Nor is it always in the most distinguished achievements that men's virtues or vices may be best discovered: but very often an action of small note, a short saying, or a jest, shall distinguish a person's real character more than the greatest sieges, or the most important battle.

No beast is more savage than man when possessed with power answerable to his rage.

Moral habits, induced by public practices, are far quicker in making their way into men's private lives, than the failings and faults of individuals are in infecting the city at large.

Let us carefully observe those good qualities wherein our enemies excel us and endeavor to excel them, by avoiding what is faulty, and imitating what is excellent in them.

Learn to be pleased with everything; with wealth, so far as it makes us beneficial to others; with poverty, for not having much to care for; and with obscurity, for being unenvied.

Just as it is shameful to flatter when aiming to please, so it is a shameful when trying to avoid flattery to destroy the friendly thoughtfulness of another by immoderate speech.

It is wise to be silent when occasion requires, and better than to speak, though never so well.

It is not reasonable that he who does not shoot should hit the mark, nor that he who does not stand fast at his post should win the day, or that the helpless man should succeed or the coward prosper.s.

It is no disgrace not to be able to do everything; but to undertake or pretend to do what you are not made for, is not only shameful, but extremely troublesome and vexatious.

It is a desirable thing to be well descended, but the glory belongs to our ancestors.

It does not follow, that because a particular work of art succeeds in charming us, its creator also deserves our admiration.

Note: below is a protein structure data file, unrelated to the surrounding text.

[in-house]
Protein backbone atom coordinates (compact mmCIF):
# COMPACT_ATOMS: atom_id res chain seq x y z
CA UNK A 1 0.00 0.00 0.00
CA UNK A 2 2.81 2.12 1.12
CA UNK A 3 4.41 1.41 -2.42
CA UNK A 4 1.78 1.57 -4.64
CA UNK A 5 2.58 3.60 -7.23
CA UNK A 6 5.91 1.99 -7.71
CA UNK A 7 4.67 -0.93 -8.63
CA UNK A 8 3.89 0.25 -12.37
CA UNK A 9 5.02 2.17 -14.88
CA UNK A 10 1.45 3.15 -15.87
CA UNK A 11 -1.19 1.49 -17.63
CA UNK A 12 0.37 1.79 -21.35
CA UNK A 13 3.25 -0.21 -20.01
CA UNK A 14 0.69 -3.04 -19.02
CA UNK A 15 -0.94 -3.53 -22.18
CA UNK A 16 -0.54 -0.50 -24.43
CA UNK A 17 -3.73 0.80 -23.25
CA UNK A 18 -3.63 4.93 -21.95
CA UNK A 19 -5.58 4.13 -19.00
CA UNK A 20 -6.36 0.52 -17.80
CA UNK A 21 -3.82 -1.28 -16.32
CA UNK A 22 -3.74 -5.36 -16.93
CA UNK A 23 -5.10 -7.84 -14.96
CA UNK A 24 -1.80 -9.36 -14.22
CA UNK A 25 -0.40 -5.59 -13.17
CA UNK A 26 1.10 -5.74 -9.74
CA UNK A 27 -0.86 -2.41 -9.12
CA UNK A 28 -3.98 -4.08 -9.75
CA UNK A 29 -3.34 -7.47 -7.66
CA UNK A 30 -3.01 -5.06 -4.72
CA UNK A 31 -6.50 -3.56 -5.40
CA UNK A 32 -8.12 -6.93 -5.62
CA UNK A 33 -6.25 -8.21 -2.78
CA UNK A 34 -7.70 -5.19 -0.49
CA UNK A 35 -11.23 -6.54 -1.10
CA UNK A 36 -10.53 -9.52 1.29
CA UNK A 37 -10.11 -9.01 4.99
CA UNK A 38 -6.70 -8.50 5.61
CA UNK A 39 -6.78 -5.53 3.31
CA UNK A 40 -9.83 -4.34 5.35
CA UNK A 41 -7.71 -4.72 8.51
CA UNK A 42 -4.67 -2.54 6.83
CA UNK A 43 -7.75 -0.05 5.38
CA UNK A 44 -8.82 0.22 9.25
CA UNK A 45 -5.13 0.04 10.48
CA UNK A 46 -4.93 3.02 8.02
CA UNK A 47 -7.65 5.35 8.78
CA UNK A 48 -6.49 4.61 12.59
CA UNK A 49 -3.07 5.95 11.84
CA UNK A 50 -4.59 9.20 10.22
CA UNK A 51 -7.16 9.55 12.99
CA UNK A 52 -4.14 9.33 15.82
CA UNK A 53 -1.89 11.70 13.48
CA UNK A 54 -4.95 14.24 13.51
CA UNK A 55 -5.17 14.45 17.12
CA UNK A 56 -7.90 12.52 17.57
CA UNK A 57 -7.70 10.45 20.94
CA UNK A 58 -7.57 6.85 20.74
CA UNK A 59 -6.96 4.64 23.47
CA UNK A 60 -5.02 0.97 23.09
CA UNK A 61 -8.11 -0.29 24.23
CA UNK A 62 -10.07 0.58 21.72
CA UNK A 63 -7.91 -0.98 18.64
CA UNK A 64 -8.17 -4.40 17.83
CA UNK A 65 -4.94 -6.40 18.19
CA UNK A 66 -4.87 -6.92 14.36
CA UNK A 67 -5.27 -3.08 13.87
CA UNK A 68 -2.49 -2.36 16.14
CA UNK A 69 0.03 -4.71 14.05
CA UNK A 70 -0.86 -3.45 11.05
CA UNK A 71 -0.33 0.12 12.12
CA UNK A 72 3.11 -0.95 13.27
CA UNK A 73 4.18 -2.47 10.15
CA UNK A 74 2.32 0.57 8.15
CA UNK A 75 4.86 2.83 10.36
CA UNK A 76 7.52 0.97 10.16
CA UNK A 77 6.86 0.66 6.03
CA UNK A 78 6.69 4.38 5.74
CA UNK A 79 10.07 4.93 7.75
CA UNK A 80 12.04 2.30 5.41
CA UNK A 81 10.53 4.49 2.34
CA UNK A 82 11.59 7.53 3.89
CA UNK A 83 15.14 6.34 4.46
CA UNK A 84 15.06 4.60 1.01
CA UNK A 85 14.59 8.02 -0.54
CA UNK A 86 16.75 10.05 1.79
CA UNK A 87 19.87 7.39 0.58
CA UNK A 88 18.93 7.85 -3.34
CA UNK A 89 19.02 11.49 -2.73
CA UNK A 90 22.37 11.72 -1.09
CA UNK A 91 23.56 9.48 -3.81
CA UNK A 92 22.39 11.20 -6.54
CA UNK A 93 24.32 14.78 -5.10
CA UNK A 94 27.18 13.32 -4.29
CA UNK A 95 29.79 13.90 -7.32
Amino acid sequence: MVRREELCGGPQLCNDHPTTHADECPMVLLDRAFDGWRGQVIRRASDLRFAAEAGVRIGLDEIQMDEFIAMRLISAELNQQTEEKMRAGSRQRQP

In words are seen the state of mind and character and disposition of the speaker.

I for my part do much wonder in what humor, with what soul or reason, the first man with his mouth touched slaughter, and reached to his lips the flesh of a dead animal, and having set before people courses of ghastly corpses and ghosts, could give those parts the names of meat and victuals, that but a little before lowed, cried, moved, and saw; how his sight could endure the blood of slaughtered, flayed, and mangled bodies; how his smell could bear their scent; and how the very nastiness happened not to offend the taste, while it chewed the sores of others, and participated of the saps and juices of deadly wounds. I, for my part, wonder of what sort of feeling, mind or reason that man was possessed who was first to pollute his mouth with gore, and to allow his lips to touch the flesh of a murdered being: who spread his table with the mangled forms of dead bodies, and claimed as daily food and dainty dishes what but now were beings endowed with movement, perception and with voice.

I don't need a friend who changes when I change and who nods when I nod; my shadow does that much better.

Author Picture
First Name
Plutarch, named Lucius Mestrius Plutarchus after becoming Roman citizen
Birth Date
c. 46
Death Date
120
Bio

Greek Biographer, Essayist, Historian and Middle Platonist